Popping up the top of an unfinished staircase we found ourselves in what was essentially a bell tower that had been converted into a stunning bedroom, named the Celestial Suite. Decorated in warm yellows, with the setting sun streaming through the unique windows with a view to the Pacific Ocean, I already had stars in my eyes when the tour guide informed us that none other than Clark Gable and Carole Lombard had stayed in this room. At this point, my husband handed me another tissue for more happy tears.
These unique rooms and views are the work of California’s first female architect and the designing force behind Hearst Castle, Julia Morgan. Morgan was the first woman to be admitted to the architecture programme at l’Ecole nationale superieure des Beaux-Arts in Paris, in 1898. Though best known for her work on Hearst Castle, she designed more than 700 buildings in California during her long and prolific career.
Among the assorted ballrooms, libraries and bedrooms, she created the Duplex Rooms. Essentially a very tall sitting room with a curved staircase leading up to a mezzanine bedroom. I began to wonder how I could stow away to stay a night or two in this magnificent beast!
There’s more than enough to fill a couple of days here so the following day, we returned for a different part of the house and to do the Cottages and Kitchens Tour. A disclaimer is required for the use of the term – ‘cottages.’ The largest of the three is Casa del Mar at 5,875 square feet. Casa del Monte and Casa del Sol are about half the size. Casa del Mar was originally known as House A and was home to Hearst, his wife Millicent and their family while Casa Grande was being built. Although she refused him a divorce, Millicent eventually lived her life separately on the East Coast, whilst Hearst and Marion Davies lived a life together on the West. It was to Casa del Mar that he often retreated, both he and Marion keeping bedrooms there, connected by an opulent sitting room.
On this tour, you also get explore the wine cellar, which tellingly was vaulted shut. Hearst had millions of dollars’ worth of art and artefacts scattered throughout the estate but chose to keep the liquor under lock and key, such was his disdain for inebriation in his guests.
This part of the tour included the kitchen which is unsurprisingly larger than some New Zealand family homes today!
Every detail and extravagance in the castle is overwhelming in its grandeur. Ceilings in Casa Grande are artworks in themselves and mostly date to the late 14th through early 18th centuries. The fireplace mantels are intricate – the one found in the Assembly Room was made in1560. Enormous antique tapestries dating back hundreds of years hang in many of the rooms. And just oh-so-casually dotted around are famous artworks such as Rest on the Flight into Egypt (Luc Olivier Merson,1879). Each corner and crevice you see are filled with fascinating sculpture and artworks, not to mention the architecture that holds it all together. Although not a part of any tour, the enormous basement houses numerous parts of Hearst’s vast collection that are not on display.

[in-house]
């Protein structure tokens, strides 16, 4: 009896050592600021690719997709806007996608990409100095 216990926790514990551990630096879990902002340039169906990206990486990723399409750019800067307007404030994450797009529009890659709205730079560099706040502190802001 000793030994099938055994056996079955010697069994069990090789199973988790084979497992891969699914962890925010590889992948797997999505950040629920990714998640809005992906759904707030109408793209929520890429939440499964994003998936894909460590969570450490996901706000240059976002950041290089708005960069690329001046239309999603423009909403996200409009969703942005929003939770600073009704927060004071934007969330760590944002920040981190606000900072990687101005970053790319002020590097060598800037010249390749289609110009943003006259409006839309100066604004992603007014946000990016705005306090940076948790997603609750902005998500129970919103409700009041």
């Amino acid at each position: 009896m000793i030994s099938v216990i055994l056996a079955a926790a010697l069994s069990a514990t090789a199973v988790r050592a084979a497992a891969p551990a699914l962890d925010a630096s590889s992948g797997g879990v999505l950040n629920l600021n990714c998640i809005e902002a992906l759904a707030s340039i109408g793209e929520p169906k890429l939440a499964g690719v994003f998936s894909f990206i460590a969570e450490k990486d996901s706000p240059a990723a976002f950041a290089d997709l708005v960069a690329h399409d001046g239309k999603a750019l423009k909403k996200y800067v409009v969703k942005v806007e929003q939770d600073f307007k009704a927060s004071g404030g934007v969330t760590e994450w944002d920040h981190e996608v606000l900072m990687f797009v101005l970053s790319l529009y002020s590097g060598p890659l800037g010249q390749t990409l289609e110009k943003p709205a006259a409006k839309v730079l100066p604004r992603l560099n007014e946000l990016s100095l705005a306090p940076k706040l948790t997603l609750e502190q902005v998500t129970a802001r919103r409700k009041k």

There is also a Garden Tour, but we declined to take that as our tickets already allowed us to roam the grounds and admire a few priceless statues – and a few replicas that Hearst wasn’t averse to owning. We found our way to the tennis courts, and indoor Roman Pool which sits under the courts. Although used less frequently than the Neptune Pool when Hearst was in residence, the Roman Pool is something to behold. Decorated from floor to ceiling with 1” square mosaic tiles coloured blue, orange and with flecks of gold inside. The opulence and indulgence of the place is like nothing I’ve ever seen before. So much grandeur amassed into one place, every nook and cranny filled with objects you’d normally have to visit numerous museums to see. And here this was, a residence, a home. That people lived and breathed and moved in and around it all at one time (though we were firmly reminded to “stay on the grey mats and not touch anything), is rather mind-boggling. It’s not often we get to see how ‘the other half lives’. So to stand in amongst it all and imagine what life was like there on the hill is quite something. Again, I wondered how I might avoid the bus waiting to take me back to the visitors centre and hide away for the night – or more. But then a private party was being set up, and our guide unceremoniously whisked me away before I had the chance to hide. Turned out, the guest of honour at the party that night was none other than Hearst’s grandson, William Randolph Jr. Now if only I could’ve swung an invite for that!!
TIPS: – Don’t be afraid of taking a tour later in the day/evening, when the days are longer and finer.
- Be prepared to want to do more than one tour. And maybe more than once.
- It wouldn’t hurt to read up a little on the history of Hearst and the Castle before going, as there’s so much to see. Alternatively, a film is included with the tour price – Building the Dream – and would be worthwhile watching before boarding the bus to take you up the hill.
NB: – We flew Air New Zealand into San Francisco, and spent a few nights there, before driving down the coast to Carmel-by-the Sea which takes about four hours depending on how many stops along the Pacific Coast Highway you want to do. Then on to San Simeon and Hearst Castle, before continuing our journey to Los Angeles, where we flew home.